4/21/2019

Updated: Jun 15, 2019

date: April 21, 2019

time: 0600

air temp: 55 F

water temp: 41 F

tide: low, -1.4'

conditions: dense fog, calm.


notes: It's Easter Sunday, and just my luck that there would be an early morning circle of people gathered at the town wharf to welcome the holiday in true Maine style - by the sea. I guess I disrupted their worship in true Maine style as well - by unloading a mountain of oyster gear onto the wharf in front of them, and then proceeding to load up my little aluminum skiff and stall and sputter my way across the harbor and out to the farm while they tried to sing over my racket. *face palm.* But after my challenging first attempt at raising the farm, I couldn't let a holiday keep me from taking advantage of the nice low time and the calm conditions this morning provided.


The rest of last year's oyster babies, some of which are now in the 1-1.5 inch range (holy fast growing babies!) came up and got spread out into floating bags.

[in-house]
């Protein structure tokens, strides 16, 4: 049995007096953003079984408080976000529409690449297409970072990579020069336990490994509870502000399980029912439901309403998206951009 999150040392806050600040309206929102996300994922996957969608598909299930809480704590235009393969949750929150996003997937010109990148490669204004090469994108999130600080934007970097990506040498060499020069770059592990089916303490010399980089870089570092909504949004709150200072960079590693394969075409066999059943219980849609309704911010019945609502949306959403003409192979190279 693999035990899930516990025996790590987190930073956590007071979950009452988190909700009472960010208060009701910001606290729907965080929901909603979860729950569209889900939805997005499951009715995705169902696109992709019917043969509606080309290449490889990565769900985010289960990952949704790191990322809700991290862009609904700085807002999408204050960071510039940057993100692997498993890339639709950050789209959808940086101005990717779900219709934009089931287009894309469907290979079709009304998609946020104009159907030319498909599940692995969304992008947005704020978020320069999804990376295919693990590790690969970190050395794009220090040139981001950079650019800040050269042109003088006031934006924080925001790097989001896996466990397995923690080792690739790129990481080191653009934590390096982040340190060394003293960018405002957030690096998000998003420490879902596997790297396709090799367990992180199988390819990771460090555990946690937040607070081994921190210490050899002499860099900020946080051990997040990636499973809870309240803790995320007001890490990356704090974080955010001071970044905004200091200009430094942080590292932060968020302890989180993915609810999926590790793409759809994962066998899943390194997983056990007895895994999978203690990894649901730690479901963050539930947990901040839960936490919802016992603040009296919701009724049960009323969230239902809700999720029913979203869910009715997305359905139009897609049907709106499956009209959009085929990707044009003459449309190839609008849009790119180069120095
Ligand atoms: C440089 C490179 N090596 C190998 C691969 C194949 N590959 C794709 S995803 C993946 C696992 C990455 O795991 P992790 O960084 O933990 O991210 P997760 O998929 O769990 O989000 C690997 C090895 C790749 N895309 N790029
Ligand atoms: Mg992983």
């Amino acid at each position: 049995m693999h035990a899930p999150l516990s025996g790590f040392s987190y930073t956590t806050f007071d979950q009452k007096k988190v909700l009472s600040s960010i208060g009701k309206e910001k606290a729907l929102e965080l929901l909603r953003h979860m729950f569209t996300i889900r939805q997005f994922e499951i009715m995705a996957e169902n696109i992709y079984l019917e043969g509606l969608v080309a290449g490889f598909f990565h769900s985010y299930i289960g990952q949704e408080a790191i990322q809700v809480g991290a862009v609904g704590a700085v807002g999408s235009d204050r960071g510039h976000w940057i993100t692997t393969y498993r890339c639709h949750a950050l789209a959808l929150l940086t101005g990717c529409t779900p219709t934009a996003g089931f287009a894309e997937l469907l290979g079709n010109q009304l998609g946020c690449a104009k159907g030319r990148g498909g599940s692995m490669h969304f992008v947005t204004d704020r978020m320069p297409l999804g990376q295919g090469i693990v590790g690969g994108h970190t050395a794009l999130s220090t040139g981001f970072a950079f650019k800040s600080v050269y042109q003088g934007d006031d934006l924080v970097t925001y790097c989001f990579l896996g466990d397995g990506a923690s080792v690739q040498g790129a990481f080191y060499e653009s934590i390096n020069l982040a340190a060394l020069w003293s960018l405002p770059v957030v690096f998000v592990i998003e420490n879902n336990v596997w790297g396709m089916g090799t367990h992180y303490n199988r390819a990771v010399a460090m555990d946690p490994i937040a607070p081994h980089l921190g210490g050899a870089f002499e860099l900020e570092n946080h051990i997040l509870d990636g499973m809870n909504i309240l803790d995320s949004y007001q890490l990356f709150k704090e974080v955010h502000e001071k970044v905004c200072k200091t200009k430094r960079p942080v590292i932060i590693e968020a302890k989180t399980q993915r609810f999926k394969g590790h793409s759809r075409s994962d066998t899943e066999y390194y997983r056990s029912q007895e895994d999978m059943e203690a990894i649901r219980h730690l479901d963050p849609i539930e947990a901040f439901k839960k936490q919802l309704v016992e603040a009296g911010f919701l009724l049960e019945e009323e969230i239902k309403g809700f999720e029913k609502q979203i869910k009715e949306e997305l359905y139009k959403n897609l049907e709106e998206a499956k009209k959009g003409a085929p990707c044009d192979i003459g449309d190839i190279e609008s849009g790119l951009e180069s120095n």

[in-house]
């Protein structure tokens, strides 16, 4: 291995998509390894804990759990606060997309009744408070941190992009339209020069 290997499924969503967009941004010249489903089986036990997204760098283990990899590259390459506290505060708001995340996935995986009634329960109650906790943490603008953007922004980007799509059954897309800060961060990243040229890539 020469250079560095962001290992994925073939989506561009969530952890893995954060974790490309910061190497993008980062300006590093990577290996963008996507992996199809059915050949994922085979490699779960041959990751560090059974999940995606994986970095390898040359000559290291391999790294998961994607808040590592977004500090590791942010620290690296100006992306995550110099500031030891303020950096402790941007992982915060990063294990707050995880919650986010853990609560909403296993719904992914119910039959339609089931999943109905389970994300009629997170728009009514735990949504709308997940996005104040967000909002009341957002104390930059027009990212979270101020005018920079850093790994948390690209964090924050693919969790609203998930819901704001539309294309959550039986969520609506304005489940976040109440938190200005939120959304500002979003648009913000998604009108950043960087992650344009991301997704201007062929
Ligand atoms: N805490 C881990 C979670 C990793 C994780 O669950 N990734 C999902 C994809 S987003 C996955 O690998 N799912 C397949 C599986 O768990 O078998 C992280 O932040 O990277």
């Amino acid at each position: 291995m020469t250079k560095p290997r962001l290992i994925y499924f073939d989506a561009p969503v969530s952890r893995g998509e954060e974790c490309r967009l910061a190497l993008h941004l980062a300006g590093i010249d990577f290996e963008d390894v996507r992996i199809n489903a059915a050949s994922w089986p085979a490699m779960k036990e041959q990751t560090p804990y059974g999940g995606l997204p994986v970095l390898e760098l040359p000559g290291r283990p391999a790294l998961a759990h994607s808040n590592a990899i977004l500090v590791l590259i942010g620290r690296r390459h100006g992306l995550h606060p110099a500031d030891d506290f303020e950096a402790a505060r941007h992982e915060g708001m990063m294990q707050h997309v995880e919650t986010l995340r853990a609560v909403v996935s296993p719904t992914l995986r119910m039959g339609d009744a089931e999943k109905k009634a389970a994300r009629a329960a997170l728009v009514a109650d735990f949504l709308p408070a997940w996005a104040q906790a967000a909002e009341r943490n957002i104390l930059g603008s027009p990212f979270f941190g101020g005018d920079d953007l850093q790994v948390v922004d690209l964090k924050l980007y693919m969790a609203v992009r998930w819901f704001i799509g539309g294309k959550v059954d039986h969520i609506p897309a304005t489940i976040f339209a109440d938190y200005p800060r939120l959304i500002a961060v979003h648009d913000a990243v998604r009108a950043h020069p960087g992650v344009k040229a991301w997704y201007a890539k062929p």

Chaos ensues. I'm still new enough to oyster farming that sometimes I just have to dive into projects like farm raising without much of a plan, because I don't yet have the experience to be able to anticipate exactly how things should go.

And, before the tide came in too much, I was able to grab most of the rest of my bigger oysters from the previous year and get them spread out and floating as well. By this point in the day, the weather cleared up and brightened up a bit, which was nice.

Yikes. Turns out oysters take up more space as they get bigger! At this point I was feeling grateful that I had the foresight last fall to apply for three more small experimental -type leases from the Maine Department of Marine Resources (LPAs, they are called - limited purpose aquaculture). It's time for expansion!

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